Proponents say such an approach will help students get jobs and businesses compete internationally. By 2020, companies across the U.S. will have 1.4 million job openings requiring computer-science expertise and just 400,000 college graduates to fill them, according to Code.org, a Seattle-based advocacy group for tech education.
Washington, Texas, and Georgia have passed or are considering bills to allow computer science to substitute for a foreign language. Kentucky Senate President Pro Tem David Givens tried to push through a provision but was met with stiff opposition from foreign language instructors, so he backed down, Lauerman reports.
The language teachers do have a point. "Should geometry be substituted for history?'' Richard Barton, co-founder and executive chairman of the Internet real-estate company Zillow Group, asked. "It's almost an apples-and-oranges sort of thing. They don't seem substitutable,'' he told Bloomberg.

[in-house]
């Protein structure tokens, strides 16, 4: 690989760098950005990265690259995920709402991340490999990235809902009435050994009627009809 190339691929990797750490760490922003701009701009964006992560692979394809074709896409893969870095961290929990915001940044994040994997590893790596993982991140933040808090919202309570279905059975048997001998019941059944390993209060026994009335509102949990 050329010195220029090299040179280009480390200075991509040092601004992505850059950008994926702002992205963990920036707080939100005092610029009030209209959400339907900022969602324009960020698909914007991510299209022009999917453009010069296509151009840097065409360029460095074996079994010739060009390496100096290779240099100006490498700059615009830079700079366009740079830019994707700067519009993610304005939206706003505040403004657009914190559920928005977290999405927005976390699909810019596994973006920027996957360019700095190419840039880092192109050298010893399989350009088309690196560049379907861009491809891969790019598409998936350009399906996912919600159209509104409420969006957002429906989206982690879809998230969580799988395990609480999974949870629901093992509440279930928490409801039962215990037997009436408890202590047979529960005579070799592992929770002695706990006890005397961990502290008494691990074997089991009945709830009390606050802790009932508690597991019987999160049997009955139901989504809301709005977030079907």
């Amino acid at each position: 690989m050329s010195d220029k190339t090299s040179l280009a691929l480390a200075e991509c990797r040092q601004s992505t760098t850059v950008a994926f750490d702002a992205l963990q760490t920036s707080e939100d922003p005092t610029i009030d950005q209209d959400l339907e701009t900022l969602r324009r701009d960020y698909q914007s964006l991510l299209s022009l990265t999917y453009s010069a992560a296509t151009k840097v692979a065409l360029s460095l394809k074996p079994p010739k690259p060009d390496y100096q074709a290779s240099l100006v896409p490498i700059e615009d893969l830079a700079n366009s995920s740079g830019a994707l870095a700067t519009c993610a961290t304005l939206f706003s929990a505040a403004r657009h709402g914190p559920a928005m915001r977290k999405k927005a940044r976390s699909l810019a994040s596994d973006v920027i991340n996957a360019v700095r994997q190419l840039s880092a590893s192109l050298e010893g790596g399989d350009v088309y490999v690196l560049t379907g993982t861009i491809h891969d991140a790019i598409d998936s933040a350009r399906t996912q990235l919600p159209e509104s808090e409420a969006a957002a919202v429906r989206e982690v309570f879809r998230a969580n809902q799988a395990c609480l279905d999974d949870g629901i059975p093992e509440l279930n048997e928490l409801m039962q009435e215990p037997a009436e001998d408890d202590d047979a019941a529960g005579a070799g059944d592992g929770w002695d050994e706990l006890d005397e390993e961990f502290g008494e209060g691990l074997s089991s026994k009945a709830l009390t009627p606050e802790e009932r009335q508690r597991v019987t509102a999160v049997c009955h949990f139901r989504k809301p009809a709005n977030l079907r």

Already, the U.S. is largely monolingual, and this puts American’s behind the 56 percent of Europeans who are bilingual, writes Lauren Franklin, a senior in Sugar Land, Texas, in an opinion piece for the Daily Texan. She cites Arabic professor Mahmoud Al-Batal, who she says argues that "the inability to speak a foreign language makes it difficult for Americans to compete globally on a linguistic and cultural level." But another essay at the New York Times argues that we don’t have good measures of the bilingualism of Americans.
Either way, to truly be proficient in any language — whether it’s in lines of code or uttered out loud — students will need more than the few years of schooling in high school. The quest for language expertise needs to extend into practical use for it to stick.